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Pickleball Mania Hits Target Stores. What’s Next?

Murmurs from the Losers' Bracket Frank Cerabino 05-15-2024

So, I went to my local Target department store, and just beyond the entrance was a giant pickleball display. 

You couldn’t miss it.

It’s in the part of the store where you expect to find something like adult-sized plush stuffed bears and enormous plastic jugs of cheese puffs. But now there is a walk-in display nook of pickleball apparel, gear and accessories from Prince, the Georgia-based sporting goods manufacturer.

The “Prince for Target Pickleball Collection” serves as another reminder of the game’s growing visibility and popularity in pop culture.

Hooray for that. 

But If Target’s version of pickleball is all you know about it, you might get a skewed idea of the sport. 

You might assume that it’s a very stylish game played by people wearing fanny packs and sporting matching sweatbands and water bottles, people using $40 fashion-forward “pro” paddles and wearing color-coordinated outfits while hitting red, blue and purple plastic balls.

And who knows? Maybe that’s what will happen once big retailers such as Target start influencing the market. 

It made us here at Murmurs from the Losers’ Bracket imagine what new directions pickleball might take if Target’s foray into promoting the sport pays off and draws in legions of newbies who further invigorate the game.

Will other retailers jump in to make their own contributions to pickleball mania?

If so, we here at Murmurs from the Losers’ Bracket have some ideas and suggestions on how that could go. 


The Costco Pickleball Collection 

The marketing strategy here should be Costco’s signature buying in bulk. Paddles should be bundled in six-packs, and balls sold in 100, 200 and 300-unit containers. Maybe by the pallet.

The Costco pickleball aisle should also include a food-sampling station, where shoppers can eat chopped pickles and pickled-flavored chips handed out in paper cups by women in hair nets.   


The Walgreen’s Pickleball Collection 

The national drugstore chain ought to find pickleball as a natural sport to promote. With so many older, out-of-shape people stepping on the court to give the game a try, it’s a perfect fit for a partnership with the drugstore chain.

The Walgreen’s pickleball display in the stores should include sales of some basic pickleball equipment arranged tastefully alongside knee braces, sciatic-nerve pain ointments, leg-cramp tablets, and gel shoulder supports.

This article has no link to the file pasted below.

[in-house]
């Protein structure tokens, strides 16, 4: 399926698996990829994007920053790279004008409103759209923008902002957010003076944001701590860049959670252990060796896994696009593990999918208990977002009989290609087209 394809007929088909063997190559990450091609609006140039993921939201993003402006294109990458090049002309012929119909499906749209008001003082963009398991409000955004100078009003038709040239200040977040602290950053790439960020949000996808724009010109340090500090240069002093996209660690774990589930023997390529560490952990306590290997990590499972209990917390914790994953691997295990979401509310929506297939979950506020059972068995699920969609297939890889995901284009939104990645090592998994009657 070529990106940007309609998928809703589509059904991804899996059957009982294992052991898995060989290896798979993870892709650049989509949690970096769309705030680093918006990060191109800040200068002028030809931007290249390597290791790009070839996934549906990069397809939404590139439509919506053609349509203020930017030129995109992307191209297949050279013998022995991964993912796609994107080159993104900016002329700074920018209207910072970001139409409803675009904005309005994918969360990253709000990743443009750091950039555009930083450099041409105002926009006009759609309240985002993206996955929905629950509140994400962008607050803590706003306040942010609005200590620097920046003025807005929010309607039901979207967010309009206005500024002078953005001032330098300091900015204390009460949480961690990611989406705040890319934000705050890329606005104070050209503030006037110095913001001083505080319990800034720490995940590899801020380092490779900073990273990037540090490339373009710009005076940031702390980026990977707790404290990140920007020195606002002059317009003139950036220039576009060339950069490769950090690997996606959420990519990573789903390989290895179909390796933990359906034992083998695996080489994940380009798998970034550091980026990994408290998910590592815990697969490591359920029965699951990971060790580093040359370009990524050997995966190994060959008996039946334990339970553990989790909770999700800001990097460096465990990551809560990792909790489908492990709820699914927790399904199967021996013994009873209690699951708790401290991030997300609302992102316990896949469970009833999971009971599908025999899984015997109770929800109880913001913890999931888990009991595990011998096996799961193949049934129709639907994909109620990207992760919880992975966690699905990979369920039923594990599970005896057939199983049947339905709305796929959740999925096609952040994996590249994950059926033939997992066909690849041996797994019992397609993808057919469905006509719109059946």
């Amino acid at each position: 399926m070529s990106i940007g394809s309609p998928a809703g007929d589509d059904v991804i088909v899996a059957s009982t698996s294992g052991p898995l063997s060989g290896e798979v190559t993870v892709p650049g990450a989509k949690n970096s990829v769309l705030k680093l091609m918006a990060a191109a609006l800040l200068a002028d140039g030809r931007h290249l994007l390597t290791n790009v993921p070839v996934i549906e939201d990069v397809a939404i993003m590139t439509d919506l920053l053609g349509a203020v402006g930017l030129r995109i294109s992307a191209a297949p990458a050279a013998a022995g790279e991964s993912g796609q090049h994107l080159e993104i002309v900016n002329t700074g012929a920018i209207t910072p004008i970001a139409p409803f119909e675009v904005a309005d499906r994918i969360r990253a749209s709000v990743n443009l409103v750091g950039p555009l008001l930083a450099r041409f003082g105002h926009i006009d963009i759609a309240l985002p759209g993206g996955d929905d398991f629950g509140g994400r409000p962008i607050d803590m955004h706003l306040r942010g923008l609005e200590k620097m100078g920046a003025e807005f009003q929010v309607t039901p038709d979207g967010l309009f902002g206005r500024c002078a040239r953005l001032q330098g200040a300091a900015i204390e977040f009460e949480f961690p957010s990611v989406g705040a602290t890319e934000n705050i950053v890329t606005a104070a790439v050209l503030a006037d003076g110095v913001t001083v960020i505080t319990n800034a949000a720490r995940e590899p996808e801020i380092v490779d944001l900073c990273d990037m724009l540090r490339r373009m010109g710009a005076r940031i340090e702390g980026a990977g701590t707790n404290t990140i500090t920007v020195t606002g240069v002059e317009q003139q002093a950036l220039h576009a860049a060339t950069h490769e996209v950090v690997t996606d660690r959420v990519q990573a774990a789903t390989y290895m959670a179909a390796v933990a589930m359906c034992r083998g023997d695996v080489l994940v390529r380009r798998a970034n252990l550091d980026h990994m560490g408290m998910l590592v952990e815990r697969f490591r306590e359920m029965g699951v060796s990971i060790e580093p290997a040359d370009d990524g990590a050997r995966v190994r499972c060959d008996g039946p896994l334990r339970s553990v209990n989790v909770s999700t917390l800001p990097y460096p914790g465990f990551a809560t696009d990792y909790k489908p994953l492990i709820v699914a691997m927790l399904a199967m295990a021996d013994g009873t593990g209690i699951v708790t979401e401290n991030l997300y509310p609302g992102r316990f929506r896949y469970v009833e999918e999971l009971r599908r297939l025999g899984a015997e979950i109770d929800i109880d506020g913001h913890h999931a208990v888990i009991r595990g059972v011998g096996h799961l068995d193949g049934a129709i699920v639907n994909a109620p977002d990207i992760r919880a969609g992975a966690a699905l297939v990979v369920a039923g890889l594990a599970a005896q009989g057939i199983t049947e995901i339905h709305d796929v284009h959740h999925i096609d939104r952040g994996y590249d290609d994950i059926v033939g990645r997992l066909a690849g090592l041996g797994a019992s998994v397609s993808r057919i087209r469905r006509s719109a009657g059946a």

There could even be a “pickleball player express lane” in the pharmacy department. 


The Sur La Table “Get in the Kitchen” Pickleball Collection

Sur La Table, the retailer known for its kitchen accessories, would be an interesting marketing partner with pickleball, a game known for “staying out of the kitchen.”

Displays of cookware and pickleball gear could be part of a display that features the floor painted like a pickleball kitchen area. Shoppers standing outside the kitchen line would lean in to buy the store’s traditional offerings along with pickleball-themed aprons, cook books and juicers. 


The Home Depot DIY Pickleball Court Promotion

With public courts in high demand, it makes sense for some avid players to build their own courts at home. The Home Depot, which already holds classes on a variety of do-it-yourself projects around the home, can help.

In a series of six Saturday classes, pickleball players can learn the rudiments of land clearing, site excavation and court construction that will be needed to build their own pickleball courts in their backyards.

(Disclaimer: These classes will assume no liability in the event a municipality shuts down your project due to a lack of permits, or a neighbor sues you for making too much noise with your pickleball games.) 


Starbucks ‘n Pickle

Why should pickleball be associated only with fried-chicken sandwich restaurants? 

In this pairing of the nation’s most iconic coffee shop and fastest growing sport, selected Starbucks stores would be redesigned to remove all those tables used by people who sit there all day gazing at their laptops while only ordering one small coffee.

In its place, an indoor pickleball court would be made. If there’s not enough space for a regulation-sized court inside the coffee shop, smaller-sized courts will be used. The smaller courts would be called “grande” courts.

Players who want to play will give their first names to baristas, who will then write down some unrecognizable variation of their names. While waiting for their court to be called, players can enjoy special pickleball-themed drinks, such as pumpkin slice dinkaccinos. 


Read past editions of Murmurs from the Losers’ Bracket, including:

Frank Cerabino is a long-time columnist for the Palm Beach Post in Florida, a pickleball addict like the rest of us, and a newly published author. Check out Frank’s newly released book, I Dink, Therefore I Am: Coming to Grips with My Pickleball Addiction (available on Amazon and a great read (or gift!) for any pickleball player), for pickleball tips and laughs!

I Dink, Therefore I Am | Frank Cerabino


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